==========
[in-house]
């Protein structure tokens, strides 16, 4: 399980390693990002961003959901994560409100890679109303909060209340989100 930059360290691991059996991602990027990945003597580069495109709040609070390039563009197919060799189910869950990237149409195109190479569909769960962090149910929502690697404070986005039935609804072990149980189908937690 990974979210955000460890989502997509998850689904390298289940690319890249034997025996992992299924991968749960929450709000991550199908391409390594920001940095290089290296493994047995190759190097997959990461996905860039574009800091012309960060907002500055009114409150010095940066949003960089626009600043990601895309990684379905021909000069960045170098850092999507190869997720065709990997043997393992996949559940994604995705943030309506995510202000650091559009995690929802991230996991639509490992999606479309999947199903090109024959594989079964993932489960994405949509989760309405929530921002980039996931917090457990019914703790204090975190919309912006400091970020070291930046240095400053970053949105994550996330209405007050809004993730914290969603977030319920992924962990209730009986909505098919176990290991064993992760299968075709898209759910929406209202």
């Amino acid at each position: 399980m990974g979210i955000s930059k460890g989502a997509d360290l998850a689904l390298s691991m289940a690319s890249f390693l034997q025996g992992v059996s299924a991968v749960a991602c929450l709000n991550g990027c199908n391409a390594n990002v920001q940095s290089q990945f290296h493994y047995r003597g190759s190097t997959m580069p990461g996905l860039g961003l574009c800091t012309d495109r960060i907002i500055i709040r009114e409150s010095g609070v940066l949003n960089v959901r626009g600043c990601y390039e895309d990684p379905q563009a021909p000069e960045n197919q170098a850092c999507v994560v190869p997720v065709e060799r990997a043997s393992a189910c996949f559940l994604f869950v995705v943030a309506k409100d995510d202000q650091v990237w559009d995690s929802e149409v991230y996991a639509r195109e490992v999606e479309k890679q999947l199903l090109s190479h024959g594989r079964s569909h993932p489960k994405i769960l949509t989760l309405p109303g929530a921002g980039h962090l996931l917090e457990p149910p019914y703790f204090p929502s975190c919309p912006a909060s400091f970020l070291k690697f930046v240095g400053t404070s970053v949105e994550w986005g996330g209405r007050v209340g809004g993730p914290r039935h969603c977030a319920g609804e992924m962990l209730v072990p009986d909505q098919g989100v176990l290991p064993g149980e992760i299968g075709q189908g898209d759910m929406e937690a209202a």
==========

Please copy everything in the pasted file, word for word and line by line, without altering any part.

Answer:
[in-house]
């Protein structure tokens, strides 16, 4: 399980390693990002961003959901994560409100890679109303909060209340989100 930059360290691991059996991602990027990945003597580069495109709040609070390039563009197919060799189910869950990237149409195109190479569909769960962090149910929502690697404070986005039935609804072990149980189908937690 990974979210955000460890989502997509998850689904390298289940690319890249034997025996992992299924991968749960929450709000991550199908391409390594920001940095290089290296493994047995190759190097997959990461996905860039574009800091012309960060907002500055009114409150010095940066949003960089626009600043990601895309990684379905021909000069960045170098850092999507190869997720065709990997043997393992996949559940994604995705943030309506995510202000650091559009995690929802991230996991639509490992999606479309999947199903090109024959594989079964993932489960994405949509989760309405929530921002980039996931917090457990019914703790204090975190919309912006400091970020070291930046240095400053970053949105994550996330209405007050809004993730914290969603977030319920992924962990209730009986909505098919176990290991064993992760299968075709898209759910929406209202």
């Amino acid at each position: 399980m990974g979210i955000s930059k460890g989502a997509d360290l998850a689904l390298s691991m289940a690319s890249f390693l034997q025996g992992v059996s299924a991968v749960a991602c929450l709000n991550g990027c199908n391409a390594n990002v920001q940095s290089q990945f290296h493994y047995r003597g190759s190097t997959m580069p990461g996905l860039g961003l574009c800091t012309d495109r960060i907002i500055i709040r009114e409150s010095g609070v940066l949003n960089v959901r626009g600043c990601y390039e895309d990684p379905q563009a021909p000069e960045n197919q170098a850092c999507v994560v190869p997720v065709e060799r990997a043997s393992a189910c996949f559940l994604f869950v995705v943030a309506k409100d995510d202000q650091v990237w559009d995690s929802e149409v991230y996991a639509r195109e490992v999606e479309k890679q999947l199903l090109s190479h024959g594989r079964s569909h993932p489960k994405i769960l949509t989760l309405p109303g929530a921002g980039h962090l996931l917090e457990p149910p019914y703790f204090p929502s975190c919309p912006a909060s400091f970020l070291k690697f930046v240095g400053t404070s970053v949105e994550w986005g996330g209405r007050v209340g809004g993730p914290r039935h969603c977030a319920g609804e992924m962990l209730v072990p009986d909505q098919g989100v176990l290991p064993g149980e992760i299968g075709q189908g898209d759910m929406e937690a209202a």